If you own a property, the difference in the amount you own on that property and its market value is known as equity. When people mention equity, you may be asking some questions like how does equity work in property? The main benefit is your ability to access this equity to secure further finance for things like maintenance and renovations or a deposit for your next home or investment property.
You may also use this equity to fund other wealth-building opportunities like a managed fund or shares.
Regardless of what you intend to use it for, your equity can be a valuable asset, and Urban.com.au have put together this guide to discuss precisely what is equity in property investment and the advantages and disadvantages of equity in property investment.
What is equity in property investment?
To understand how much equity you have in your property, your financial institution will require you to get a professional property valuation. You can estimate how much your property may be worth, but in regards to securing finance, you’ll need to arrange an expert to give a definitive figure.
There are a number of factors that will determine if you can borrow additional funds to access your equity, including:
- Living expenses
- The remaining amount owing
- Lenders’ Mortgage Insurance (LMI)
- The property valuation
There may be other circumstances concerning your loan that may apply, and in some cases, you may only be able to access a certain percentage of your equity. It is vitally important to discuss all of this with a lender before making the decision to go ahead with accessing your equity to confirm that you are not overcommitting and risking financial hardship.
Building equity in your home
Based on the information above, it is clear that more equity is a good thing. It is a substantial factor that can significantly increase how much you can borrow for new property. You can build equity in your home to improve your financial position via a number of methods, including:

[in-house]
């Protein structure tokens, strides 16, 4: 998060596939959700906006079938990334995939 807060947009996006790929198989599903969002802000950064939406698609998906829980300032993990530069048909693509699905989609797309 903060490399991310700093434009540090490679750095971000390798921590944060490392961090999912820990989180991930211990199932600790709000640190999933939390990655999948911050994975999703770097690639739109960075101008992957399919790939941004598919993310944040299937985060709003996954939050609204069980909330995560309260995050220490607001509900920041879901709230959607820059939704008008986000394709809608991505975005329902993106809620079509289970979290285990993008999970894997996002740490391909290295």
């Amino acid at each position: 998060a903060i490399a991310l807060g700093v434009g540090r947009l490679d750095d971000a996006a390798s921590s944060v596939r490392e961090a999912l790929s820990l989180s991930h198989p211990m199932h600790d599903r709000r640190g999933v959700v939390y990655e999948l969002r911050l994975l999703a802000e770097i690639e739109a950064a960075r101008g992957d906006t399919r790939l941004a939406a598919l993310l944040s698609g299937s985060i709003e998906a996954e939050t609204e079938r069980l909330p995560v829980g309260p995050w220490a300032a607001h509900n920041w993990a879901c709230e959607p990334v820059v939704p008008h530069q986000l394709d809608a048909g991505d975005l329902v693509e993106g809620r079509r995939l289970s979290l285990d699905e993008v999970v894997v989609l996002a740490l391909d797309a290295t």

- Renovating your home to increase its value
- Making more repayments to reduce your loan balance
- Using a mortgage offset account in which your savings offset your loan balance, reducing the interest charged on your loan
- Tax deductions via increased interest charged (when using the equity for an investment property)
It is important, however, to remember that using any equity you may have in your property may increase the amount you owe, resulting in higher repayments. Some loans also have restrictions which prevent you from accessing equity and making additional repayments.
Advantages and disadvantages of equity in property investment
While the accessing of equity is something that many investors and homeowners do due to its advantages, there are also some risks involved that you will want to be aware of.
If you are looking to expand your property portfolio or even just renovate a current property, equity could help you to do it. This is where the ability to boost the equity in your property, as mentioned above, will offer you more options financially.
The advantages of using equity
- Lower interest rates
Accessing equity without having to sell the property means that the extra money you borrow sits at the low-interest rate of your mortgage, which is likely a lot less than getting a personal loan or credit.
- Extra funds
Equity boosts up your savings to help fund another property, shares and managed funds, or a renovation.
- Can raise the value of your home
If you are putting these new funds back into your home via a renovation, you can boost your property’s value. Just ensure that the amount you are investing in improvements actually increases the property’s value by the same amount, if not more.
The disadvantages of using equity
- Larger repayments